DeKalb may become charter system

Credit: Johnny Crawford / AJC File

Credit: Johnny Crawford / AJC File

The DeKalb County School District may become the next big metro Atlanta system to give more autonomy to principals and parents, if the school board votes as expected next month to pursue charter system status.

Every Georgia district must decide by summer 2015 whether to maintain the status quo or to restructure and push more decisions from the central office to the schoolhouse.

DeKalb would join Fulton County in the charter system category. Gwinnett County, Georgia’s largest district, chose a middle ground, becoming an “Investing in Educational Excellence” district and keeping more central control than a charter system.

Georgia is threatening to punish districts that reject change by actually enforcing some state mandates. Currently, DeKalb and many other systems are balancing their budgets by using waivers to extend class sizes beyond state maximums and to shrink their school calendars under the minimum 180 days.

DeKalb school board chairman Melvin Johnson said he will vote for charter status when the board meets May 5. He believes local control would encourage more parent engagement. “I think it will be a positive for the entire district,” he said.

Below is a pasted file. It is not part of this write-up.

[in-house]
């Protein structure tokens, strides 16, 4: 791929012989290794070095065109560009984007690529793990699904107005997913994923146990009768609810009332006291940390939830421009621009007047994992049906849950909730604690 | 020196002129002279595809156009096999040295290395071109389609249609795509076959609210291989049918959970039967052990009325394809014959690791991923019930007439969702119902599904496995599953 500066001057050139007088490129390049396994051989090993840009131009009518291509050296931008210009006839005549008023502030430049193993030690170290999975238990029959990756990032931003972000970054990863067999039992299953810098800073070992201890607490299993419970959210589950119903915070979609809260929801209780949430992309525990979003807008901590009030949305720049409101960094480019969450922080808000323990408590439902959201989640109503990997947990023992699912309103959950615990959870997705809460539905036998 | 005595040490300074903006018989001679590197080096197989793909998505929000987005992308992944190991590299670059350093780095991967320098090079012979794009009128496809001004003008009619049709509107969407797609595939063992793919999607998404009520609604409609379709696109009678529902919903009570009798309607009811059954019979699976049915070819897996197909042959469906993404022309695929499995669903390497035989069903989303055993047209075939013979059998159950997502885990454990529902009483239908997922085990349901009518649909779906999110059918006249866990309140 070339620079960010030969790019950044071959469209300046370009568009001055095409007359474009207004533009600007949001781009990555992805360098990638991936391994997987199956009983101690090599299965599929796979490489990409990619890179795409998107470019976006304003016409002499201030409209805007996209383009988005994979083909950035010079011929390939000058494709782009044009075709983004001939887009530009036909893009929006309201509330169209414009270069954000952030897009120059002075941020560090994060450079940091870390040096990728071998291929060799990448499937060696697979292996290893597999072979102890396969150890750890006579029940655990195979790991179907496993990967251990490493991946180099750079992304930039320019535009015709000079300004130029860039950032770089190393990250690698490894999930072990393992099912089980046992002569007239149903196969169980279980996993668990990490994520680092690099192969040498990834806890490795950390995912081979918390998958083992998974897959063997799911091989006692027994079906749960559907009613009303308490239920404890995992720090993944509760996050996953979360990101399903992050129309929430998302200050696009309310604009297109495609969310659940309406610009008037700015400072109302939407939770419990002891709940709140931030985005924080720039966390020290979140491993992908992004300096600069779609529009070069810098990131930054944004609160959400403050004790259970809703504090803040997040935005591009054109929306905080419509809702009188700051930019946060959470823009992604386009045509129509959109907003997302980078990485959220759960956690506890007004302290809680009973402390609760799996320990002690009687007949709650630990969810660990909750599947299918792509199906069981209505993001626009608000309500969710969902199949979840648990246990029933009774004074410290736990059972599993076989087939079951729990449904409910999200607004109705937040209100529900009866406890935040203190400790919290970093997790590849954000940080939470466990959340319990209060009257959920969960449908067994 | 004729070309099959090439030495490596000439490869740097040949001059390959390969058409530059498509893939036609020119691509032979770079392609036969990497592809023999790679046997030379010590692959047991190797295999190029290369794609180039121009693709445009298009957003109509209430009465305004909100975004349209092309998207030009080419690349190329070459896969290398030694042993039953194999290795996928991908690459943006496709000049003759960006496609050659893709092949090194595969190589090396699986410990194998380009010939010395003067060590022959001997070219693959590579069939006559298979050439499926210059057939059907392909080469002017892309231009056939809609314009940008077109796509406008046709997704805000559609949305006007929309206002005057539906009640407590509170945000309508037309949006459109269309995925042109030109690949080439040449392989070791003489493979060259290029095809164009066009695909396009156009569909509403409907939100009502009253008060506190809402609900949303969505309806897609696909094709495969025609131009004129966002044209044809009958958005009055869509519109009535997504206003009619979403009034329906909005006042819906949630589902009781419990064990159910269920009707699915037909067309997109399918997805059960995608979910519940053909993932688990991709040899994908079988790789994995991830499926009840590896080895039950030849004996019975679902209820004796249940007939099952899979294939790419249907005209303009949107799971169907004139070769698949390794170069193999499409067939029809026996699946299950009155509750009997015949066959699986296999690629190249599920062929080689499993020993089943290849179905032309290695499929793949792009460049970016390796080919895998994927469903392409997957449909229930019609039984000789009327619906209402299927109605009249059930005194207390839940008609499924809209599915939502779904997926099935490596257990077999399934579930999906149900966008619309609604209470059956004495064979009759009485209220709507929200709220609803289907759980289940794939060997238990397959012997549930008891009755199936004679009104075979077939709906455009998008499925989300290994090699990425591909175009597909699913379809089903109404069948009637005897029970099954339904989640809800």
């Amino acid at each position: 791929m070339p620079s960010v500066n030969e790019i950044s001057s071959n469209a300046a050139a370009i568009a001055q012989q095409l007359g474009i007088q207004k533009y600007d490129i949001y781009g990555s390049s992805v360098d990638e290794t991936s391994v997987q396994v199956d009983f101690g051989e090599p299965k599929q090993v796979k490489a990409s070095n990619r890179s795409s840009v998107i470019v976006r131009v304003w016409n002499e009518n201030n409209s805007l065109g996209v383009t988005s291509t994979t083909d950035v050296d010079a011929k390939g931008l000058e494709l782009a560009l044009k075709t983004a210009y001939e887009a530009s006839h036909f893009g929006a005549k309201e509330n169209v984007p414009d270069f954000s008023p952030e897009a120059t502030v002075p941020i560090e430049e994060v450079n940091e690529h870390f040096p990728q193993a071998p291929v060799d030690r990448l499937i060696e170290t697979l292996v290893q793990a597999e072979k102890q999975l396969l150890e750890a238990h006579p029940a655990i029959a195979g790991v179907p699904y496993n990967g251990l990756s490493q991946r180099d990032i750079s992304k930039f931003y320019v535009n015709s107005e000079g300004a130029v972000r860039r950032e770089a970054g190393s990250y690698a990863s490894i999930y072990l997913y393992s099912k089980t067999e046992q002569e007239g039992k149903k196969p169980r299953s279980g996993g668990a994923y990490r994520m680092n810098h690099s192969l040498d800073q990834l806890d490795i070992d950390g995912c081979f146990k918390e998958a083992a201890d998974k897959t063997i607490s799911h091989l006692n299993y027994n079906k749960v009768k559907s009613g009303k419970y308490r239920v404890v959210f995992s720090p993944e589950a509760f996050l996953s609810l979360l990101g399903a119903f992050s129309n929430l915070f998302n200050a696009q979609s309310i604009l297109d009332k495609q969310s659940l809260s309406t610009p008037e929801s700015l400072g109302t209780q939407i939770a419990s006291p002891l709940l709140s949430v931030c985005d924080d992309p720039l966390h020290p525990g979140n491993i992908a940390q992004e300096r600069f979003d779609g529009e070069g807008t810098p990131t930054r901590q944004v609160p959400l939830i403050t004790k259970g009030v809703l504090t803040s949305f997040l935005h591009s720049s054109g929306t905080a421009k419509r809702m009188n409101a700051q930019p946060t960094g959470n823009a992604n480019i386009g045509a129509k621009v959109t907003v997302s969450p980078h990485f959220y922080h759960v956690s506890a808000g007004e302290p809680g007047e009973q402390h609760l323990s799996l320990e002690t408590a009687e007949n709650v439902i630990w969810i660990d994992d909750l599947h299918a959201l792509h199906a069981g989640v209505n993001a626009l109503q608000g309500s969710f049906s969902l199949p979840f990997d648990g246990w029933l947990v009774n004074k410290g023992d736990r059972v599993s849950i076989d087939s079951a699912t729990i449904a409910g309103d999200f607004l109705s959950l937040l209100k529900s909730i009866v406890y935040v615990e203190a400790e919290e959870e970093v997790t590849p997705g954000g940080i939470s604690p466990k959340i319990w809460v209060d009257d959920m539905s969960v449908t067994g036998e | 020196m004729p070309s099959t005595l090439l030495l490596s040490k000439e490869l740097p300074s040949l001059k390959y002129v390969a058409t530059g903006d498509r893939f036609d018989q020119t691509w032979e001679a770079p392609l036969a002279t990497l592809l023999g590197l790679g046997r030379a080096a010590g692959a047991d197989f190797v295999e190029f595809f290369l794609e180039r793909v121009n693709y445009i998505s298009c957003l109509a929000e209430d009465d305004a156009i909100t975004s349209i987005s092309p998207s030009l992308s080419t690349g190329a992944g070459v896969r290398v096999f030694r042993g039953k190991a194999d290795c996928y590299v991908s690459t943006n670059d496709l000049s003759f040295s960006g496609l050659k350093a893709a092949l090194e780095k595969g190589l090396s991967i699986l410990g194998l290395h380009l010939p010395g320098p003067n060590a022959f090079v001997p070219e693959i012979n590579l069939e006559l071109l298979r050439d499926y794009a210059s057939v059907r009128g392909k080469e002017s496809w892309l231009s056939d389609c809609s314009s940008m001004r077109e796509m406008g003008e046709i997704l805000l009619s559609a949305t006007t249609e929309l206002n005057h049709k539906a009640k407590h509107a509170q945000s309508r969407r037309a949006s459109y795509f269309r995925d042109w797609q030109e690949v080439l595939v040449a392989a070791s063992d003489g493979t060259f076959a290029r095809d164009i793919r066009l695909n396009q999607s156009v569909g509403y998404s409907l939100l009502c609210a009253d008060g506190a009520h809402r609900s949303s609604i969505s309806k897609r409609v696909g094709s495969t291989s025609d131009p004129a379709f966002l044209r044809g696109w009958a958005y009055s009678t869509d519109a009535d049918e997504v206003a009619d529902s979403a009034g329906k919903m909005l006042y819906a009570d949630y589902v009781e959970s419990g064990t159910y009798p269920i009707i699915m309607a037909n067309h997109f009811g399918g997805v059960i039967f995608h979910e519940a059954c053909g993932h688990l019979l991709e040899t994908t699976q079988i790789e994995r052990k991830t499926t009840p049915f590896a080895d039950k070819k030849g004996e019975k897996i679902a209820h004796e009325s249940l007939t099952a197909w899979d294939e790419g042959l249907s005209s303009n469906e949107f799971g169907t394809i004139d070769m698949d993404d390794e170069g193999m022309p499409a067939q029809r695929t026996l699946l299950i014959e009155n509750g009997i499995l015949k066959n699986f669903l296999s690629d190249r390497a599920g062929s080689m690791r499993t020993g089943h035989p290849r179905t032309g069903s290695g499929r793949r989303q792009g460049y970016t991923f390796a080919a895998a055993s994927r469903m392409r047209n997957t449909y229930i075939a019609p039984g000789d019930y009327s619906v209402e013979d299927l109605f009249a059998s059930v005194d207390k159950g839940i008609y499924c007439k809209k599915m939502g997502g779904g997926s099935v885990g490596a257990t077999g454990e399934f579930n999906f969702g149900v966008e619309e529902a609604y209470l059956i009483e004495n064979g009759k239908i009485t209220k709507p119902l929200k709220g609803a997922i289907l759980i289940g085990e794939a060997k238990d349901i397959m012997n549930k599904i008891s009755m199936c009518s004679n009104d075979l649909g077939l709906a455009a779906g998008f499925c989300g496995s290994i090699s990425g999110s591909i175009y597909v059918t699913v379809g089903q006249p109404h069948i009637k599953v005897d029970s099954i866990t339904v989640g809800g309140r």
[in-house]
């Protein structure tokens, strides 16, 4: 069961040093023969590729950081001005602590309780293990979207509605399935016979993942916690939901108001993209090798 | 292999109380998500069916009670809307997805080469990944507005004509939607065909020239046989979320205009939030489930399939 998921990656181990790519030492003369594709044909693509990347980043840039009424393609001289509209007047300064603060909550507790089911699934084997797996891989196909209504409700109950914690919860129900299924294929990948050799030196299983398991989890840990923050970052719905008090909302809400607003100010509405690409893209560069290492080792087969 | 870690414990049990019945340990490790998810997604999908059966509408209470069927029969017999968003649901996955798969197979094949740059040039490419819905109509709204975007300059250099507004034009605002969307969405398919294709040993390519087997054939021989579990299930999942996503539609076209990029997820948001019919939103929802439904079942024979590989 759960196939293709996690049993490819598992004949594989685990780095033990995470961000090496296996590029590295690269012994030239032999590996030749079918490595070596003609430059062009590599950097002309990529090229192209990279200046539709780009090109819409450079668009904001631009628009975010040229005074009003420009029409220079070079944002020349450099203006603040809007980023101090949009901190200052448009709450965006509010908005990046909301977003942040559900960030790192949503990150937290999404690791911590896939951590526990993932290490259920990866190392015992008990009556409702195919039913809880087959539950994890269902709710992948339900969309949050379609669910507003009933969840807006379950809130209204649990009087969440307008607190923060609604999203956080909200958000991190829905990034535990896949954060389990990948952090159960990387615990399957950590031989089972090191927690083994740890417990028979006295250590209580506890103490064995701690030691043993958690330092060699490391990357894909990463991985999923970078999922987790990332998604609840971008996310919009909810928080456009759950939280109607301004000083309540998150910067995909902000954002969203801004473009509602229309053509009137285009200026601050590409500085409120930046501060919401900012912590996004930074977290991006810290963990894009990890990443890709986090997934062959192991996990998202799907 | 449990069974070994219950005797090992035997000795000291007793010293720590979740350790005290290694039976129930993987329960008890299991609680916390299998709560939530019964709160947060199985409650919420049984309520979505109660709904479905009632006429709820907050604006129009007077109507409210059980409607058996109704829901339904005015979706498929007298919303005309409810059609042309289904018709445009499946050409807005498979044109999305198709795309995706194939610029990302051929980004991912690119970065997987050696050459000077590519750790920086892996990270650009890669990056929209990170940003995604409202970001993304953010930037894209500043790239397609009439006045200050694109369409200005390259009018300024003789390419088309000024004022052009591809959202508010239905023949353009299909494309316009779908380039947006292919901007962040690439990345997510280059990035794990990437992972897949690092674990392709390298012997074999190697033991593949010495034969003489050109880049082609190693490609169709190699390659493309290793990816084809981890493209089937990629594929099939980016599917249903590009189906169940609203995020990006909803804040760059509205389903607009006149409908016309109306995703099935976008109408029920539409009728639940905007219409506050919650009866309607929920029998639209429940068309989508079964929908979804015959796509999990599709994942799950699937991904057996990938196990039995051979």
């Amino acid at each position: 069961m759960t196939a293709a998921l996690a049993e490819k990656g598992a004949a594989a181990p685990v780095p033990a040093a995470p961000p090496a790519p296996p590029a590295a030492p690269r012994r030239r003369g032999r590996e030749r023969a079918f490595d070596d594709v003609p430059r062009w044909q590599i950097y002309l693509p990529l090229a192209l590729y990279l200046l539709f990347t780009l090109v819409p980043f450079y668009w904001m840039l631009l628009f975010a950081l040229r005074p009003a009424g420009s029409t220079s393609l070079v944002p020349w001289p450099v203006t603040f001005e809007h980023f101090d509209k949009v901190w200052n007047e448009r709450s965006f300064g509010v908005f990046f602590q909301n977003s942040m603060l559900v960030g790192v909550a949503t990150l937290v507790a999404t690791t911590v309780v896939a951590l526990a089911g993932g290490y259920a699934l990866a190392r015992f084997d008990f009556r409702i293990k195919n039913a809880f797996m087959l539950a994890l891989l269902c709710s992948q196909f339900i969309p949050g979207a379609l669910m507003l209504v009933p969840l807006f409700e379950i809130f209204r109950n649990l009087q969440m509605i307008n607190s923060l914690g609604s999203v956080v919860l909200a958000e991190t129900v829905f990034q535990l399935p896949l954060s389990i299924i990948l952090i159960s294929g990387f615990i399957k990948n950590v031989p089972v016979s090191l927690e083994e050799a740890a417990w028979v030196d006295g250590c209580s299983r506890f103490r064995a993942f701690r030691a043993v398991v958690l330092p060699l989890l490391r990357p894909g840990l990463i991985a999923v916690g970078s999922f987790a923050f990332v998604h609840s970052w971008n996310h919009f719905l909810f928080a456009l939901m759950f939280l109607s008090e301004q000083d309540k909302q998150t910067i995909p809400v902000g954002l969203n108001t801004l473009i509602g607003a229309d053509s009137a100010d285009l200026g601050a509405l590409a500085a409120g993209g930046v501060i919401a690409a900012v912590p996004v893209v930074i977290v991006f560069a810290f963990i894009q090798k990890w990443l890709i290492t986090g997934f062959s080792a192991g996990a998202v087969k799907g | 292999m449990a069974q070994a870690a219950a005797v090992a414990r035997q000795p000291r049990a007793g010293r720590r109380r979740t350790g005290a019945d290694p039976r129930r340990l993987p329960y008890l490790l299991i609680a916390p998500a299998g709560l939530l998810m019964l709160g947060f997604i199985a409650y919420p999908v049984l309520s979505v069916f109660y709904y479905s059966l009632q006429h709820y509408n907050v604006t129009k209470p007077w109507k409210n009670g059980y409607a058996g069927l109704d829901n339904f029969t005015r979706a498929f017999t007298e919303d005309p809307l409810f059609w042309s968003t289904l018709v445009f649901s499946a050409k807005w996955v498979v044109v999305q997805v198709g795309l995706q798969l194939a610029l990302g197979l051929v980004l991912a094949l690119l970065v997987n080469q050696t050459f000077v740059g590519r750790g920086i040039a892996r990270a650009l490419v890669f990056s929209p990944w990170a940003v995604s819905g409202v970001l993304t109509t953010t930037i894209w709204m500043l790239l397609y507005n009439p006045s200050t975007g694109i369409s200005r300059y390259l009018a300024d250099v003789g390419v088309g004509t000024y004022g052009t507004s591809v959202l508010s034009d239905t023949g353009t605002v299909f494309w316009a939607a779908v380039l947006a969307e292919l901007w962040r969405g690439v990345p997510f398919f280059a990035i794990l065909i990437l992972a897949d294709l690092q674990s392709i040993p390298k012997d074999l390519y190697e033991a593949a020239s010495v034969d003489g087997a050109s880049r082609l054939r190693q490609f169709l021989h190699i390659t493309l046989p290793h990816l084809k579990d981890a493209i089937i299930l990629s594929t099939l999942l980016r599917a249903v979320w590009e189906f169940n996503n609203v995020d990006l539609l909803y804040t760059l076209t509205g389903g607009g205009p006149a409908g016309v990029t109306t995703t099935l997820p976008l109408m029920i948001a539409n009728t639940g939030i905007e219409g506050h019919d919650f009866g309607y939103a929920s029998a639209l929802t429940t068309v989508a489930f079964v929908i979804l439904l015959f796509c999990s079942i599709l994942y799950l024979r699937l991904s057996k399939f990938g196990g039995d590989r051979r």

Superintendent Michael Thurmond is recommending charter status instead of the status quo or the middle ground selected by Gwinnett. Among the benefits enumerated by his administration: keeping the waivers and encouraging innovation. But Thurmond says he would grant autonomy only to schools that demonstrate the capacity to lead, raising questions among some parents.

“We’re hoping to get more details about how that will happen,” said Maggie Anderson, a parent who serves on the governance council at Chamblee Charter High School. “We’re ready to do that.”

Andrew Lewis, executive vice president of the Georgia Charter Schools Association, said the state's charter system model does not offer as much autonomy as a regular startup charter school gets. Still, it's a shift in that direction, he said. "It's pushing some decision-making down to the school level."